The one thing you will not find in school-or even on Architecture Registration Exams-is a course on how to get work, yet it is one of the most basic needs of any design practice. In fact, if you don't have an equal ability to experiment in getting work as you do in doing work you would be fortunate to make it past the first five years.
UpStarts is a series of features on the foundations of contemporary practice. It will have a global reach in which practices from Europe, North America, Asia, and beyond will be asked to address the work behind getting the work, and the effect of cultural contexts. The focus will be on how a practice is initiated and maintained. In many ways, the critical years of a fledgling design partnership is within the initial five years, after the haze and daze of getting it off the ground. UpStarts will survey the first years of practice as a tool for tracking the tactics of the rapidly evolving methods for sustaining a practice.
The first series is a dialogue with Studio Sputnik in Rotterdam, 51n4e in Brussels, and Andrew Maynard in Melbourne. Mason White's dialogue took place with Jaakko van't Spijker of Studio Sputnik by email in late July 2005. Studio Sputnik officially started up their practice in 2001.
1. My first question is pretty simple. I am wondering how you initiated Studio Sputnik? How did you know it was the right time in your career to start a private practice?
Studio Sputnik started off when we squatted in an old attic of a building while we were still students. With a group of about eight friends, we wanted to be able to work intensely on our diploma projects in our own space-at Technische Universiteit Delft they did not provide inspiring studio facilities. After having graduated at the end of 1996, we all went to work in various ambitious offices in Rotterdam and Amsterdam, but a core group kept coming back together to work on competitions at night and on weekends. Gradually, more serious projects came up and the three of us decided to form a partnership. We initially combined our own work with freelance activities-you could say we kind of were our own temp agency. Since 2003 we have been able to generate our own income.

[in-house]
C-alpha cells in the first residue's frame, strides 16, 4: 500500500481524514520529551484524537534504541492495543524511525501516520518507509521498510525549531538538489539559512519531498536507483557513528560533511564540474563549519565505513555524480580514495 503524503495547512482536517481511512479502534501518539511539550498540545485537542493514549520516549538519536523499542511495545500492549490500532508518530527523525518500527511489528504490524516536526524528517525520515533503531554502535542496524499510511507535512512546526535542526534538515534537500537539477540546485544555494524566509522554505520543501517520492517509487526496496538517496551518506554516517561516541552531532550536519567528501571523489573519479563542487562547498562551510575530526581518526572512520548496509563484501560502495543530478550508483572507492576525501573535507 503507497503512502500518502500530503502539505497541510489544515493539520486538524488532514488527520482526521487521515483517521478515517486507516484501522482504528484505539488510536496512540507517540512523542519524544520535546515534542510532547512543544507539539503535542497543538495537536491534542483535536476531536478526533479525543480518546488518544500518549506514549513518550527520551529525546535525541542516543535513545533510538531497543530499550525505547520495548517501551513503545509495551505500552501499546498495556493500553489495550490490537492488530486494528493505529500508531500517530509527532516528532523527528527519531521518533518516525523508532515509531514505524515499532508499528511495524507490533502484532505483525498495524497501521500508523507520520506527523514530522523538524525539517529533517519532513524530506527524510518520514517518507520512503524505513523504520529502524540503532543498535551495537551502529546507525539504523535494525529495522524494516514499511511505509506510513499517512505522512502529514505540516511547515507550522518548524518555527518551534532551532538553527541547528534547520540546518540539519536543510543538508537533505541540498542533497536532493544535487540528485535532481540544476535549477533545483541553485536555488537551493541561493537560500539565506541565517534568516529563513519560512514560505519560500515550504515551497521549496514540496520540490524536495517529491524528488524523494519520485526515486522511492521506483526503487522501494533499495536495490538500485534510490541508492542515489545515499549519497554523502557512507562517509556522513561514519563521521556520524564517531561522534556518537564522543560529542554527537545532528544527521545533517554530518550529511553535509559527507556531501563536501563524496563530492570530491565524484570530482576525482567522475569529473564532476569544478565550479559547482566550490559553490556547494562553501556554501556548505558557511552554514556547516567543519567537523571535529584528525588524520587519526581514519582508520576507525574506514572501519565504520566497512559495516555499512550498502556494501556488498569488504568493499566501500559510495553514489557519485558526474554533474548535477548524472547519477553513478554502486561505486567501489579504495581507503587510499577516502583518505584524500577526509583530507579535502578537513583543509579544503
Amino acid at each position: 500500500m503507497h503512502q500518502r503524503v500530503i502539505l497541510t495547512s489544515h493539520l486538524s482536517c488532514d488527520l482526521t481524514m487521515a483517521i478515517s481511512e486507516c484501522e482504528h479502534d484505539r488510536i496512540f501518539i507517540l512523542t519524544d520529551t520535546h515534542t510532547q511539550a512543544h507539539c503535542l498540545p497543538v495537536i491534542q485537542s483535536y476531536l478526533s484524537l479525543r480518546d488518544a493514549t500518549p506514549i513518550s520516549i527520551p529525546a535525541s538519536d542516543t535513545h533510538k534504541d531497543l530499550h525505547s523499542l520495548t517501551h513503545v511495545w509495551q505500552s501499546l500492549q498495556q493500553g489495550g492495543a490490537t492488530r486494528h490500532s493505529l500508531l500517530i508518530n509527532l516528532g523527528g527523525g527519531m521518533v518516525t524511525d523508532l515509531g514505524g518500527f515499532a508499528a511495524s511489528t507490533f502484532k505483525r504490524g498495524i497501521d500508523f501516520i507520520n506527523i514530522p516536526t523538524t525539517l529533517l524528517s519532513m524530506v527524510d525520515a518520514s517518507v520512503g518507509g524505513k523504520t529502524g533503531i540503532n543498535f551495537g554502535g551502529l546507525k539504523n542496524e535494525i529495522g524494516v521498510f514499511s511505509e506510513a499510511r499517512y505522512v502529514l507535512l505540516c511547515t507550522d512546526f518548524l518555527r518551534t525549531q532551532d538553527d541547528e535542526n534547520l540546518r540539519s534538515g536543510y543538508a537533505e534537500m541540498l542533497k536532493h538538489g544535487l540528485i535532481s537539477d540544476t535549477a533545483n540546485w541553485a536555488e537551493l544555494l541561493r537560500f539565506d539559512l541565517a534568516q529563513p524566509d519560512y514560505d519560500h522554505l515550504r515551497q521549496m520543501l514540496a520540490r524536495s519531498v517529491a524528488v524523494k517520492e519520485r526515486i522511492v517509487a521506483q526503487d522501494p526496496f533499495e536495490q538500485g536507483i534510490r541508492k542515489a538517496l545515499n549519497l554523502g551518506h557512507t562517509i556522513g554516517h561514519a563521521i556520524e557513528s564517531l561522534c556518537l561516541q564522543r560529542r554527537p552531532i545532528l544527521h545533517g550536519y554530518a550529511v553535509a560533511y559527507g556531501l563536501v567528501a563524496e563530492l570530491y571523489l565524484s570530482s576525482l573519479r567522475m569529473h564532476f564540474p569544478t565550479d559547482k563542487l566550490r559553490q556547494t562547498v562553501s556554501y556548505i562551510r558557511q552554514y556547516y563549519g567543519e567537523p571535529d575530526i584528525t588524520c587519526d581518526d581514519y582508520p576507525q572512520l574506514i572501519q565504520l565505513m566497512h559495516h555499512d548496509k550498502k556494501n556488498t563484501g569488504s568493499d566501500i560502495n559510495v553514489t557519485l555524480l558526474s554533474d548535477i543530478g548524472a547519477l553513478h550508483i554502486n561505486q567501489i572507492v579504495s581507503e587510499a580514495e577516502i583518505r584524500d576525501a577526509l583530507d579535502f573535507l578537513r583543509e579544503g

Due to our slow conception we never had to decide when the time was right. We were just around, ready to grab chances that came by, but not under a now-or-never pressure, as we were doing interesting work and getting valuable experience in what we did outside Studio Sputnik.
The decisive moment was the Snooze book. In 2002, we had been doing stuff on and off for about five years, but we felt we were still unable to articulate what our office was about exactly. What marked its difference with all the other young and emerging offices, of which there were and always are a lot in Holland? After many thoughts and discussions we were able to articulate the undercurrent embedded within-often subconscious, and not at all explicit-most of our work: a special interest in the mass-culture side of society. We wrote a research proposal for a study of this and it was granted by the Dutch subsidy machinery. This meant that: (1) We could develop ourselves by devoting time to digging into our fascinations and obsessions; and (2) We received exposure by publishing our research. After the book came out in the second half of 2003, things suddenly became easier than they were before. We were immediately able to apply our new insights in a competition in Taiwan, where we received 2nd prize. We were granted the Charlotte Kohler Award 2004 for emerging practice, and we won an invited competition in Rotterdam.
So the story of the right time in our careers to get ourselves started bites its own tail. In hindsight, we wrote the book at the right moment, though it was that very book that created the moment.
Left: SnoozeCity from Snooze (2003).
Right: The idea of Snooze where meaning is based not on image but on total experience.
Click images to enlarge